I wish I could say the same for Kino Lorber’s Blu-ray release. As it is the season for wishes, I sincerely have two for this distributor and its affiliates. First, that Kino begin 2018 by making more aggressive demands from its partnerships to improve the overall quality of their hi-def releases, and second, that its affiliates see the light and step up to the plate, offering Kino better quality masters in tandem to their needs as one of the most prolific indie distributors in the home video biz these days. Quantity and quality do not go hand in glove and Kino’s spotty track record has veered from some absolutely gorgeous offerings to less than stellar ‘bargain bin’ releases (though hardly at a ‘bargain bin’ price point). It may sound like I am pissing on Kino needlessly. I get that. But realistically, we are no longer in the infancy of Blu-ray mastering. If a movie is decided worthy of a hi-def release it deserves the utmost consideration to achieve as good a quality as can be achieved, taking into account budgetary restrictions and also, more critical asset assessment of all surviving archival elements.
This Blu-ray of Driftwood is described by Kino as having been derived from a ‘brand new HD master from a 4K scan’. The rights to the picture reside with Paramount. We all know what sort of slap-dash track record ‘the mountain’ has had with regards to reissuing its deep catalog in hi-def. I mean, we are still waiting for a quality hi-def transfer for 1988’s Witness, and a first Blu-ray release of Paramount’s Roman Holiday (1953), and its Oscar-winning Best Pictures; The Greatest Show on Earth (1952) and Ordinary People (1980). So, you know…not exactly a progressive company. And, I certainly cannot imagine Driftwood as the sort of offering to recoup such an investment from a ground-up restoration effort. That said, this Blu-ray comes so ‘gosh darn’ very close to delivering the goods. This is why I am exceedingly frustrated by its shortcomings.
Having spent obvious coin to eradicate age-related artifacts and stabilize the image, it seems nothing was done to balance contrast levels that are so anemic the visuals appear as though they have been dipped in a milky bath. Badly faded is a better descriptor here; and curiously soft, lacking any sort of real clarity or definition, except in close-ups. It also appears as though some untoward DNR has been applied – not to egregious levels, but nevertheless, contributing to the overall homogenized ‘smooth’ look of this release. Film grain…where is it?!? The audio is, of course, DTS mono and adequately represented. We also get a fairly informative audio commentary from film historian, Jeremy Arnold. 
Again, I just wish those in charge of remastering classics to Blu-ray would pay just a bit more attention to the work being done. It really makes no sense to perform a costly 4K scan of a flawed element without the necessary tweaking to get it just right. I would not have expected Driftwood to receive a first 4K scan Blu-ray release. I have very little hope it will receive a second, derived from a contrast-corrected print master. So, likely this is the best this movie will ever look in hi-def. That’s a pity. Especially since it isn’t the best it can look! Regrets.
FILM RATING (out of 5 – 5 being the best)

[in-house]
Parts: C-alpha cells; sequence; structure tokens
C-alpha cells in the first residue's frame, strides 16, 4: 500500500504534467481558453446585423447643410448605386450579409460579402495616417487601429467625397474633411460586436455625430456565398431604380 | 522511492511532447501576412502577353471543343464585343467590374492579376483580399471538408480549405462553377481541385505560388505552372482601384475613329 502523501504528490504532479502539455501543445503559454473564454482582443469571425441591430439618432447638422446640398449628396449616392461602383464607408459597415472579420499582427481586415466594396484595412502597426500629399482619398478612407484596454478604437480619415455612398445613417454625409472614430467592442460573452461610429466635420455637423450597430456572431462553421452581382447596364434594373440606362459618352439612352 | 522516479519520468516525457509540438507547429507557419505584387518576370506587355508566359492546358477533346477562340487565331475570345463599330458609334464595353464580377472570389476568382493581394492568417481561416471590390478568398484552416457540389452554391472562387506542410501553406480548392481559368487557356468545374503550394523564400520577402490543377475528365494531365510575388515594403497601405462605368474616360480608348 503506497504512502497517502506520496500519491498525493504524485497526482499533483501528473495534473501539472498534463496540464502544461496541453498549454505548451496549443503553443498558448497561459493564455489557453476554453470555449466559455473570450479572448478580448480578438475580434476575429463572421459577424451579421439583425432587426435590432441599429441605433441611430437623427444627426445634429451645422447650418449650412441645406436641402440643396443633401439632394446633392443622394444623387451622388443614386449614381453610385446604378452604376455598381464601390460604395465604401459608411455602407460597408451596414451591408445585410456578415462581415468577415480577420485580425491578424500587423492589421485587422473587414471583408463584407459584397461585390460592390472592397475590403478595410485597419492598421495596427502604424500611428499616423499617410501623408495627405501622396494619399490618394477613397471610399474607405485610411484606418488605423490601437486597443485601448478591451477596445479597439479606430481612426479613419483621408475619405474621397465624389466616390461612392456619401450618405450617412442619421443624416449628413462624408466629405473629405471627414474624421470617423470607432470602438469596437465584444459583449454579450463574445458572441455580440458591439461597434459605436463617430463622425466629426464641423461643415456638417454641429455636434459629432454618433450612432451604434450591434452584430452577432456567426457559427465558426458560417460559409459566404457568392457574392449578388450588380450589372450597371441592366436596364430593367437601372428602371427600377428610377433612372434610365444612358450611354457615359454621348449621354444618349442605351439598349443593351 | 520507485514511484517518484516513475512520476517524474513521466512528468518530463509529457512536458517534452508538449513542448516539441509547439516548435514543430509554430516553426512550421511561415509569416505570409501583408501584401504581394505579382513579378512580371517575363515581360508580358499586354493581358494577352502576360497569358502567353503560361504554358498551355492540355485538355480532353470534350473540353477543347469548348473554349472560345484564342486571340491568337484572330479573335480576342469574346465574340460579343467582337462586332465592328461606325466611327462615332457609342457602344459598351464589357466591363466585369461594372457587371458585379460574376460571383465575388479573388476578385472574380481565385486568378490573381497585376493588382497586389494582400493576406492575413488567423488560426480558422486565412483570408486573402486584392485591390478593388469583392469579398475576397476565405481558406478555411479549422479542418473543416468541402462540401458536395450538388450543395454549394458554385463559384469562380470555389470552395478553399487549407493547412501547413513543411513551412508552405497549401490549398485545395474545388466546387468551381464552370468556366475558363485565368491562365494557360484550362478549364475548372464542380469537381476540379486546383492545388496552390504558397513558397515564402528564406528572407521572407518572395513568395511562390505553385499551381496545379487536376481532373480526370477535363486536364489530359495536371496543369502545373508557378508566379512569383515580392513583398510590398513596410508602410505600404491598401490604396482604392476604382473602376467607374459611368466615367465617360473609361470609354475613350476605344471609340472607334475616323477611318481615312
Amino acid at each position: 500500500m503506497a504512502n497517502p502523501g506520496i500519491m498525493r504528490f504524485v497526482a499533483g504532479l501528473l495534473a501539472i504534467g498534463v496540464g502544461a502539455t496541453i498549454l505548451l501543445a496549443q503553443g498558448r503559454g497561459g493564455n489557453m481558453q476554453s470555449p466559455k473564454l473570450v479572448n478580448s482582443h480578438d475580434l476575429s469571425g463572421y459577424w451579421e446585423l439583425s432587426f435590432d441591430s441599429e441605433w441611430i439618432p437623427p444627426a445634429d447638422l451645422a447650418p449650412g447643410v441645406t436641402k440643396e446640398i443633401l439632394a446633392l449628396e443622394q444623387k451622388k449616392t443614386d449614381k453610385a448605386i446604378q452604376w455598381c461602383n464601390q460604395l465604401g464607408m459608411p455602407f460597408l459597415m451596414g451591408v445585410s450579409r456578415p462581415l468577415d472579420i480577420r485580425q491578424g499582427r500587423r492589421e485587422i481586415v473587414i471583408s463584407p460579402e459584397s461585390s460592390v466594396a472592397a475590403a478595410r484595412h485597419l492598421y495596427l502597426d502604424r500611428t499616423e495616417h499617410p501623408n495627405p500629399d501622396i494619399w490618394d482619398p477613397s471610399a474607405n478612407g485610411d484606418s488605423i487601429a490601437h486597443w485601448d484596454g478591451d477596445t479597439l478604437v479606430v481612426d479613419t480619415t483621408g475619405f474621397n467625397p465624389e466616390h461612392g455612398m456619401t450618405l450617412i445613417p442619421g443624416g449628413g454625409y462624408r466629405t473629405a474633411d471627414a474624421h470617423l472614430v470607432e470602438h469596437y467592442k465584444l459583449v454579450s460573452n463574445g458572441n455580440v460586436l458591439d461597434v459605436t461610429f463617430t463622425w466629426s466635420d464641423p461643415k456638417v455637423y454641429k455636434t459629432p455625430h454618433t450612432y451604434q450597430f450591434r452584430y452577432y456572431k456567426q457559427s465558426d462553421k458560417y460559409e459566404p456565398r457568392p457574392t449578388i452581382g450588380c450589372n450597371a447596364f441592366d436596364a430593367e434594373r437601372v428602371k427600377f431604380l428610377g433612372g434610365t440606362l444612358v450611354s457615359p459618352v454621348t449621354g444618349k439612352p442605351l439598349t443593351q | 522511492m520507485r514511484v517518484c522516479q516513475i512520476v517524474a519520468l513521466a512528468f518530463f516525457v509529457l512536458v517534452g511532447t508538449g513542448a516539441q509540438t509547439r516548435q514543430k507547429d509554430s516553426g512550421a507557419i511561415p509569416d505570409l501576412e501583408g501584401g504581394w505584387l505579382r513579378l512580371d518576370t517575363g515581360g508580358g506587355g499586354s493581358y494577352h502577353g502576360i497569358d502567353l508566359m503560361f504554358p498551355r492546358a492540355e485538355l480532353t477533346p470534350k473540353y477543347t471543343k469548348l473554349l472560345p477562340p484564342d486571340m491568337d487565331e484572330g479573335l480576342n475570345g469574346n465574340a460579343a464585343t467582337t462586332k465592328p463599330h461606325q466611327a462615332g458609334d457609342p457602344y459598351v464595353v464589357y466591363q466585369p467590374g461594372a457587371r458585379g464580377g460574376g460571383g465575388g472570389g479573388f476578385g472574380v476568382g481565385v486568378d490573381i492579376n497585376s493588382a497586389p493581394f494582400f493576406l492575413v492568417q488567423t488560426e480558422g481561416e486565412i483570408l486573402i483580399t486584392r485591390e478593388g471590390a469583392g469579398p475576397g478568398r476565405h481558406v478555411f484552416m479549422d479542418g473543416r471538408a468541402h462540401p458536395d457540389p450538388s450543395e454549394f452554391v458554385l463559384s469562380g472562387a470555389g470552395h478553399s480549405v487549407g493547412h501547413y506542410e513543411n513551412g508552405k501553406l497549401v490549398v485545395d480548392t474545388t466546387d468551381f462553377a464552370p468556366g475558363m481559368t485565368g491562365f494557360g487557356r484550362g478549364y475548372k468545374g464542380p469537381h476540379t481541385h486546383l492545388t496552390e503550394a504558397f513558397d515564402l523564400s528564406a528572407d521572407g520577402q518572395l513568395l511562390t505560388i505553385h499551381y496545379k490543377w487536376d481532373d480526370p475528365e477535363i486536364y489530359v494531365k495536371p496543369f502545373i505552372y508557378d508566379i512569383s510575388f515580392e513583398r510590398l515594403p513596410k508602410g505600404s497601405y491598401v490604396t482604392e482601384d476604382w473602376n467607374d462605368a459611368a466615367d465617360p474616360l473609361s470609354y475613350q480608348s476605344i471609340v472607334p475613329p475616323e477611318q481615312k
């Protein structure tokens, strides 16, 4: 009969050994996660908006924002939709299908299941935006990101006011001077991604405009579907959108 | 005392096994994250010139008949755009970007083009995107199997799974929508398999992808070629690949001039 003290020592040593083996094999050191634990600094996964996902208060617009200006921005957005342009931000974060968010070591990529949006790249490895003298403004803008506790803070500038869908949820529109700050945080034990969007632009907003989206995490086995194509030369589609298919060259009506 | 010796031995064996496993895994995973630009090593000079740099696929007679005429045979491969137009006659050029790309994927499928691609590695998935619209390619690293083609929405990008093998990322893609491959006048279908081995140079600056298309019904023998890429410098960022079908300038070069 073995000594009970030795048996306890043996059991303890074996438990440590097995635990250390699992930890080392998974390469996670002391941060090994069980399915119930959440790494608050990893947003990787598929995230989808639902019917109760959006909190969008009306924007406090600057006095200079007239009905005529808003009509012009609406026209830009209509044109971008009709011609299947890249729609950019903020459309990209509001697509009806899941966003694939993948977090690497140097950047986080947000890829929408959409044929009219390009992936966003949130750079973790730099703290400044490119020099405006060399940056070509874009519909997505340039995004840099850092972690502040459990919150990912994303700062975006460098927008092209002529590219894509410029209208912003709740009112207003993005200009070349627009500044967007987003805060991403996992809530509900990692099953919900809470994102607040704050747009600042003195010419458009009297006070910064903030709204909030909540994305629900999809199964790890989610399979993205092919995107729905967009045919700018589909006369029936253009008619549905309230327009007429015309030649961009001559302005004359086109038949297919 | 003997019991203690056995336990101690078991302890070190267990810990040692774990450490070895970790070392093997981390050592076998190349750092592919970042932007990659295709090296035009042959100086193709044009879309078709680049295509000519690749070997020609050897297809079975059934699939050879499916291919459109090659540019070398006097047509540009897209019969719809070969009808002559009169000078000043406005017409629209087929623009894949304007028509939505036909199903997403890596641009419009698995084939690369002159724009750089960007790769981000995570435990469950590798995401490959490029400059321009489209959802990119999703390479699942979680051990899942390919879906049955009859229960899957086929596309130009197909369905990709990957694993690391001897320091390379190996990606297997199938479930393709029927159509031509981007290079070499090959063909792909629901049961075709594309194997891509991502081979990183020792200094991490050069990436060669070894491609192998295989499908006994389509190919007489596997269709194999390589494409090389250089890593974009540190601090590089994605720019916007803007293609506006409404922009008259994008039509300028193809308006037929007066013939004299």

Wednesday, December 13, 2017

GIDGET: Blu-ray (Columbia 1959) Twilight Time

“If you’re in doubt about angels being real…” Oops – sorry. Wrong Gidget. Or rather, right Gidget…the mother of all Gidgets, in fact. Widely regarded as the movie to have kicked off the ‘beach blanket’ badinage that would later follow it, not to mention the legitimate Gidget sequels and short-lived TV series starring Sally Fields, director Paul Wendkos’ Gidget (1959) is fluffy, good-natured, wholesome fun; the quintessential ‘coming of age’/teen romance drive-in flick for which ‘the sound of youth’ (later, spoofed in Elvis Presley’s Blue Hawaii, 1961) was invented. Based on author, Frederick Kohner’s series of novels, begun with 1957’s Gidget: The Little Girl with Big Ideas, Gidget, the movie is a sun-kissed frolic that today, very much warms our hearts as a quaint reminder of the way things used to be. It’s the ‘oh by gosh and golly’ magic of it all that remains so…well, ‘gosh darn’ invigorating nearly 60 years later. 60 years?!?! Kowabunga, dude. Where has the time gone? This latter reference is, of course, a nod to the picture’s surf-themed misadventures of our Gidg’; surfing then, an alien experience, tinged with an air of exoticism for anyone not of the Californian or Hawaiian persuasion. The term ‘gidget’ is actually an abbreviation for ‘girl midget’ that today’s political correctness would likely lengthen to “g’little people”. Whatever.
For anyone growing up in the early 1970’s, my opening reference will remind them, either fondly or ‘un’, of mid-summer television reruns from that other short-lived series starring Sally Fields, its bouncy tune, ‘Wait’ll You See My Gidget’ penned by Messer’s Howard Greenfield and Jack Keller, rather fetchingly warbled (after the pilot episode) by Johnny Tillotson (sounding uncannily like Bobby Rydell). This movie has another, as catchy title tune written by Patti Washington and Fred Karger, harmonized by The Four Preps, and later, reprised as a partial love ballad sung by the movie’s co-star, James Darren, who acquits himself rather nicely of the more upbeat, ‘The Next Best Thing to Love’ – serenading our star, Sandra Dee with lyrics by Stanley Styne, perfectly married to another set of neatly arranged notes composed by Karger. The outstanding ‘musical’ highlight of the picture remains ‘Cinderella’ – sung by The Four Preps (a California quartet sounding – and dressing – very much like The Beach Boys), performing their smash single, made exclusively possible through a licensing agreement with Capitol Records.